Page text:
Words: Vicky Prior
Photography: Jim Mortram
You couldn’t have a Doncopolitan Crawl without a big event at Doncopolitan HQ. Happily, the team has pulled out all the stops and created a stunning photography exhibition entitled On Earth To Make The Numbers Up. The exhibition features work from Jim Mortram and Broth Tarn, with 13 Women providing live music.
The exhibition title comes from a book by Evelyn Haythorne about her life in Doncaster in the 1940s and 50s. Haythorne’s book gave a unique insight into working-class life, something which both Broth Tarn and Jim Mortram have continued in their photography work.
Jim Mortram has built a national profile on his photographs of everyday life for people living in poverty brought about by the Government’s austerity measures. I asked him about his inspiration and he told me;
‘Honestly, two things inspire me, Austerity and the repercussions of such a brutal, chosen policy, from day one has been the singular causation for my picking up a camera, an audio recorder and getting out into my community to document their testimony and experiences and two, those in my community (Just you any other community around the UK) that have been hardest hit, their endurance OF Austerity.
I feel honoured to be a conduit for these stories, to take them to any town, city within the UK, Doncaster is no exception, I’ve found that the North of the UK to have been much more receptive to these stories.’
Putting his money where his mouth is, Mortram will be selling limited edition signed prints of his photographs, but rather than collecting the profits himself, all proceeds are going to Doncaster Food Bank.
Barnsley based Broth Tarn takes his photos using a 35mm camera. His brooding shots of the female figures in his life brought him media attention and we are delighted to be hosting an exhibition of his work in Doncaster.
Rounding off the night will be music by 13 Women (who are actually three blokes). They informed me ‘Our music is red with purple flashes. We want to play the Crawl because we know a good thing when we see it. We like folk art and this Crawl is very that.’ Check out their YouTube video below to find out what they sound like.
This exhibition is free to enter and takes place on Tuesday 23rd of July, from 5pm, as part of the Doncopolitan Crawl.
Words: Vicky Prior
Photography: The Jam Horse & Madame Zucchini
Since opening last year, The Jam Horse has become a Scot Lane institution. I’m often to be found in there having a coffee or just generally skiving off my work for Doncopolitan! On Tuesday 23rd of July, as part of Doncopolitan Crawl, The Jam Horse is staying open late to host an art exhibition by Cara McHugh, with entertainment from Madame Zucchini.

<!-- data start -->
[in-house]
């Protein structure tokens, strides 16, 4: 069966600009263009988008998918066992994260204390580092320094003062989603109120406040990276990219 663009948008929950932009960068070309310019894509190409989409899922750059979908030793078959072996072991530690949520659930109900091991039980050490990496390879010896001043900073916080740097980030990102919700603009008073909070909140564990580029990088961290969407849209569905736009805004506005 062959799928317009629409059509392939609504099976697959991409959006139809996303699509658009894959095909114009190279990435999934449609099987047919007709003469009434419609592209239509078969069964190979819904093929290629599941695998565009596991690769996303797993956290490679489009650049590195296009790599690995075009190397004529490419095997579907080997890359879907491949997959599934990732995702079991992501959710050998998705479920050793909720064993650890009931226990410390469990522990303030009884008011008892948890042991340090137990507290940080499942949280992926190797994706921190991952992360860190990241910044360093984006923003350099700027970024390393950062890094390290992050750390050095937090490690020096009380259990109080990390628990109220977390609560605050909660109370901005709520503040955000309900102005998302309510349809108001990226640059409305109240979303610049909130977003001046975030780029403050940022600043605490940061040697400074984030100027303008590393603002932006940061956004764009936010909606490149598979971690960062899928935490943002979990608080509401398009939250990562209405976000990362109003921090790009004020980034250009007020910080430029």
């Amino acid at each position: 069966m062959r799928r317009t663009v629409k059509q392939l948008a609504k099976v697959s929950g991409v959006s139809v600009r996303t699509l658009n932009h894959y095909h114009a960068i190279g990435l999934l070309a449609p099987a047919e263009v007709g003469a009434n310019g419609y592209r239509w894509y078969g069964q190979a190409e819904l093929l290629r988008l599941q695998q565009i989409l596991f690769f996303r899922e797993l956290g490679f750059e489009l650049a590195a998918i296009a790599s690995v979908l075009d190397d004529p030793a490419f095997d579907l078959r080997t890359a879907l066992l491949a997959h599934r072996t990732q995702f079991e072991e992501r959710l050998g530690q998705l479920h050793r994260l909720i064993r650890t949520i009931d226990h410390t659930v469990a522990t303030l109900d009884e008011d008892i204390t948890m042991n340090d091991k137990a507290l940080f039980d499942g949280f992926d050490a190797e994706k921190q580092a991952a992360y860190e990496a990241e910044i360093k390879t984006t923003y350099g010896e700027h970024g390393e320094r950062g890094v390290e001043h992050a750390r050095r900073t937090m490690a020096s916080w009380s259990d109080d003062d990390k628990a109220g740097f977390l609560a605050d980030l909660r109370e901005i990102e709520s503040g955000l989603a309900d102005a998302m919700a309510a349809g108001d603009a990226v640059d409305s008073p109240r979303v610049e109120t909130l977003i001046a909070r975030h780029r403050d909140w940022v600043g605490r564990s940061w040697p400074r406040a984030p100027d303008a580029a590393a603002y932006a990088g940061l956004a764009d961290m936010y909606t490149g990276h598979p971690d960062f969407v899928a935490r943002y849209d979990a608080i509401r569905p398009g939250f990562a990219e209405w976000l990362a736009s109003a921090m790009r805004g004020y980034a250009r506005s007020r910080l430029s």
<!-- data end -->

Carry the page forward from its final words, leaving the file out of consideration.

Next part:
Cara McHugh is a local Doncaster artist who is holding her first major exhibition. Her comical horse illustrations are sure to delight Jam Horse customers. I spoke to Cara how to find out what inspires her and how she got started in illustration.
‘What inspired me to do these horses was my mum. I was ill and was bed bound and feeling very low. My mum suggested to do some drawings and get creative to help. She suggested I draw something to do with Doncaster. I thought about it and as I live near the racecourse I thought of drawing a horse race. But I also liked the idea of none of the horses racing. I wanted to have them all racing differently. I started having fun with the drawing. This helped me feel a lot better being stuck in my bed. The drawings are not perfect, but I don’t want to change them as it reminds me of a time when being creative helped me through feeling low. After doing the race I started adding a ladies day of things I have seen at the race course.’
Sheffield based cabaret act Madame Zucchini will be putting on a show for children outside the shop. She performs with a variety of vegetable based characters, including Beyonce Butternut and Darth Tater. Apart from making sure none of her cast end up in a Jam Horse chutney, Madame Zucchini will be offering a variety of children’s activities. She says ‘Vegetables had always been a part of my life, as my father was a fruit and veg merchant in the fens, and my mother loved glamour & the quirky.
Doncaster is always great to visit, and Doncopolitan are right up my street; as they are all about what’s local, sustainable, creative and joyous.’
Rachel Whittaker, proprietor of The Jam Horse who adores anything horsey, is very excited to be hosting Cara McHugh’s exhibition. She says ‘Doncaster’s cultural offerings are increasing by the day. We want to support this movement as much as we can. It showcases what Doncaster businesses have to offer and gives an opportunity to residents to join in cultural and artistic activities.’
These events form part of Doncopolitan Crawl, a series of cultural experiences taking place in Doncaster town centre on Tuesday 23rd of July between 5pm and 9pm.
Words: Emma Gullon
Doncaster is a hidden gem for local culture; with so many events along with pre-existing history finally being recognised by the public, things are set to make the town a great place for more tourists to come. And now The Sand House Charity have brought to life a Doncaster treasure, long long forgotten. Sand House is the story of a ten bedroom house made entirely out of sandstone, now tragically buried under the Balby Bridge flats.
The story starts back to the 1800’s where Henry Senior is constructing the house and it’s many wondrous sculptures, his eccentricity and imagination beautifully coming together. We then move forward to World War II times where two children, Jim and Alice, are exploring the now decaying caverns, in awe of the spectacle that’s right on their doorstep. The third act moves forward to the 80’s, where the dreaded council meeting the to have the house filled in is taking place, and a now grown up Jim and Alice do whatever it takes to save it.